Who’s Buried in the Prophetess Hulda’s Tomb?

March 27 2015

A tomb on the Mount of Olives has long been venerated by Jews as the resting place of the biblical prophetess Hulda. Christians and Muslims, however, worship there for their own reasons, as Miriam Feinberg Vamosh writes (free registration required):

King Josiah, the Israelite leader from 641 to 609 BCE, aspired to purge the land of idol worship, after his own grandfather Manasseh had permitted idolatrous worship in the Temple. Josiah ordered the Temple renovated for proper worship of the one God, during which a scroll—ancient even then—with Deuteronomic texts was found.

The star prophet of the time, Jeremiah, was apparently out of town. But Hulda, wife of Shallum, one of the king’s courtiers (and, the sages suggest, Jeremiah’s cousin), was available for interpretation. She warned Josiah that, indeed, the punishments [for idolatry] listed by the book would apply, though only after Josiah’s time, because he was righteous. Her warning led the Jews to renew their covenant with Yahweh.

Hulda’s tomb may have been located within Jerusalem at one point and later removed. . . . [B]y the Middle Ages, Jewish pilgrims write that they had visited Hulda’s tomb at the top of Jerusalem’s Mount of Olives. . . . But to Christians, this very same tomb is occupied by St. Pelagia, a 5th-century actress and singer from Antioch known for her beauty who, at the behest of her bishop, St. Nonnus, left her old life behind, disguised herself as a man, and came to Jerusalem where she lived alone in a monastic cell and died in 457 CE. . . .

Moving onto Muslim tradition, this is the tomb of Sit Raba’a al-Aduwiyyeh. She was born a slave in Basra, Iraq, in the year 714. According to the story, when her master saw a golden halo surrounding her as she prayed, he decided to free her.

Subscribe to Mosaic

Welcome to Mosaic

Subscribe now to get unlimited access to the best of Jewish thought and culture

Subscribe

Subscribe to Mosaic

Welcome to Mosaic

Subscribe now to get unlimited access to the best of Jewish thought and culture

Subscribe

Read more at Haaretz

More about: Book of Kings, Christianity, Islam, Jeremiah, Jerusalem, Religion & Holidays

Why the Leader of Hamas Went to Russia

Sept. 30 2022

Earlier this month, the Hamas chairman Ismail Haniyeh and several of his colleagues visited Moscow, where they met with Foreign Minister Sergei Lavrov and other Russian officials. According to Arabic-language media, Haniyeh came seeking “new ideas” about how to wage war against the Jewish state. The terrorist group has had good relations with the Kremlin for several years, and even maintains an office in Moscow. John Hardie and Ivana Stradner comment on the timing of the visit:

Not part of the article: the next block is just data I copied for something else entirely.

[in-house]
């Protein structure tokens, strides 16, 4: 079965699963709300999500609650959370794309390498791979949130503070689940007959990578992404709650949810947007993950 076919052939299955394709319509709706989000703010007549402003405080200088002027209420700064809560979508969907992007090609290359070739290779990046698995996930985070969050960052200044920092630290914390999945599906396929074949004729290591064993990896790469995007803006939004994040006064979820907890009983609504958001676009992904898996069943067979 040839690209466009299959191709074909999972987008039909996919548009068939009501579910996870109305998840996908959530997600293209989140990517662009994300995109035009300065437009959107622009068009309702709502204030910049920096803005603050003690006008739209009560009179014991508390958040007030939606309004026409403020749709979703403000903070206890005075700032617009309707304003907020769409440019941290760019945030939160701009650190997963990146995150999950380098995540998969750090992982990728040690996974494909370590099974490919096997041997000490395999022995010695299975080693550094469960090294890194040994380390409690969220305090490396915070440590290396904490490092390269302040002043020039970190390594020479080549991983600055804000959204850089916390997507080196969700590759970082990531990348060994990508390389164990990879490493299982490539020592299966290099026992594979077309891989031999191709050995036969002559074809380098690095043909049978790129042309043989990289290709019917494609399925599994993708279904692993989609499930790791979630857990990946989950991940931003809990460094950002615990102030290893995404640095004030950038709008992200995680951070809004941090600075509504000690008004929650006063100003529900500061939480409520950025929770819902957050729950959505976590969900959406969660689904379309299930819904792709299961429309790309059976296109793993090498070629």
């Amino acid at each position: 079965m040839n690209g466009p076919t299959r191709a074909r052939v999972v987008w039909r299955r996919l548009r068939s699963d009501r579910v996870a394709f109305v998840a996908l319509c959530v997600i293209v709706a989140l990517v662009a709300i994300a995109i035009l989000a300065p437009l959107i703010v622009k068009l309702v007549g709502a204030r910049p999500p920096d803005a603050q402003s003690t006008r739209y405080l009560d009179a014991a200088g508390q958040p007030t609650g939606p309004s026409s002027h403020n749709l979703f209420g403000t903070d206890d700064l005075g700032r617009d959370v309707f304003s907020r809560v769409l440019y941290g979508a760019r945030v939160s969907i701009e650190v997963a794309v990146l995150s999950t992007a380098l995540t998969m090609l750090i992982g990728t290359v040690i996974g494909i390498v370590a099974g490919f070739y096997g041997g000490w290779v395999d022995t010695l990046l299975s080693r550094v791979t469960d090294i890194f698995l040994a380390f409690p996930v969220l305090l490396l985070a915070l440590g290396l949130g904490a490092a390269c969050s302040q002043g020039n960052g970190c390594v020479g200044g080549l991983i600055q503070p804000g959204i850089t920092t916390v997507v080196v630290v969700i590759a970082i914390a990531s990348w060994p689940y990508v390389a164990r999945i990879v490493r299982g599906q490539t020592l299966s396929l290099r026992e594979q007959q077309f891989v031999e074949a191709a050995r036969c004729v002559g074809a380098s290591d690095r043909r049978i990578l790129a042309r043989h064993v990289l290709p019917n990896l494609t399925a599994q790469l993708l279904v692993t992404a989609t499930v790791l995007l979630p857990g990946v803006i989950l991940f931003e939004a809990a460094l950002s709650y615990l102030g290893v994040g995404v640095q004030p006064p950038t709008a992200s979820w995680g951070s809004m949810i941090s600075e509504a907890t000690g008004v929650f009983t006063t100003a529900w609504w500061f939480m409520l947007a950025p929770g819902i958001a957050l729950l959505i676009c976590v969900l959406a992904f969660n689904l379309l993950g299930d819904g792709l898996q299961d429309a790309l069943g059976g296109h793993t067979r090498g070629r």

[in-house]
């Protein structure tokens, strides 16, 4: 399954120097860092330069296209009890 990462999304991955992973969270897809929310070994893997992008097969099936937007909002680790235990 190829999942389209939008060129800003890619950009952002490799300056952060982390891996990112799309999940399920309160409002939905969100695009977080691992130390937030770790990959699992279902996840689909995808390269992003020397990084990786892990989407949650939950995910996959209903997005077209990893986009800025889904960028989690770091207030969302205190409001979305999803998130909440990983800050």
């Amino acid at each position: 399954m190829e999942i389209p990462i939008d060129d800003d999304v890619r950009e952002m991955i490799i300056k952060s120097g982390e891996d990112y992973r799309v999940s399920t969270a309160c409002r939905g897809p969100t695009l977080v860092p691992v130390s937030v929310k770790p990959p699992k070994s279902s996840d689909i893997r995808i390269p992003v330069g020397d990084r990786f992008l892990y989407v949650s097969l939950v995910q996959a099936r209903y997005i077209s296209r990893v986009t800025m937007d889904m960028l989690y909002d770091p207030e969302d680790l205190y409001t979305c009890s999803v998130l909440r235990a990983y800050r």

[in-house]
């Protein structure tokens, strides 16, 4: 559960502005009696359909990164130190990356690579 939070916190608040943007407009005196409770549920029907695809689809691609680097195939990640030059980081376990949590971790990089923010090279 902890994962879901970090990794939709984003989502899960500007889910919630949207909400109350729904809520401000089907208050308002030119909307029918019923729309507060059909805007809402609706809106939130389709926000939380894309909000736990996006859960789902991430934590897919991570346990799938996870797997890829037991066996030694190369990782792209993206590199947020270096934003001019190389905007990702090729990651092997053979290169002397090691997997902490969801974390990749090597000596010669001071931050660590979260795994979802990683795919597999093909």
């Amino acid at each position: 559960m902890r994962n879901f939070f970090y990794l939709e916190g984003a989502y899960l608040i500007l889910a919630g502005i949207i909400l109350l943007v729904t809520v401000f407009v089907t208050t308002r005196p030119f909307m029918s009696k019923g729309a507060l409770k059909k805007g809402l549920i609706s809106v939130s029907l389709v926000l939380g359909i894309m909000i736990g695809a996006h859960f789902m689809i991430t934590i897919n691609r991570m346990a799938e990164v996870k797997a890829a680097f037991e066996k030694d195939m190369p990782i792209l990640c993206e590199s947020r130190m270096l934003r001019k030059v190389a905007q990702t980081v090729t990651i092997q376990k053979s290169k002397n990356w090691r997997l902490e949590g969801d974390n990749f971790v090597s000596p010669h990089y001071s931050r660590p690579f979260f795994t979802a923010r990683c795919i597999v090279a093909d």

For Moscow, the visit likely reflects a continuation of its efforts to leverage the Palestinians and other issues to pressure Israel over its stance on Russia’s war in Ukraine. Russia and Israel built friendly relations in the decades following the Soviet Union’s dissolution. After Russia invaded Ukraine in February, Jerusalem condemned the war, but made sure to tread carefully in order to preserve working ties with Moscow, lest Russian military forces in Syria disrupt Israel’s strategically important air operations there.

Nevertheless, bilateral tensions spiked in April after Yair Lapid, then serving as Israel’s foreign minister, joined the chorus of voices worldwide accusing Russia of committing war crimes in Ukraine. Jerusalem later provided Kyiv with some non-lethal military aid and a field hospital. In response, Moscow hardened its rhetoric about Israeli actions in the Palestinian territories.

The Palestinian issue isn’t the only way that Russia has sought to pressure Israel. Moscow is also threatening, on seemingly spurious grounds, to shutter the Russian branch of the Jewish Agency.

Moscow likely has little appetite for outright conflict with Israel, particularly when the bulk of Russia’s military is floundering in Ukraine. But there are plenty of other ways that Russia, which maintains an active intelligence presence in the Jewish state, could damage Israel’s interests. As Moscow cozies up with Hamas, Iran, and other enemies of Israel, Jerusalem—and its American allies—would do well to keep a watchful eye.

Subscribe to Mosaic

Welcome to Mosaic

Subscribe now to get unlimited access to the best of Jewish thought and culture

Subscribe

Subscribe to Mosaic

Welcome to Mosaic

Subscribe now to get unlimited access to the best of Jewish thought and culture

Subscribe

Read more at Algemeiner

More about: Hamas, Israeli Security, Russia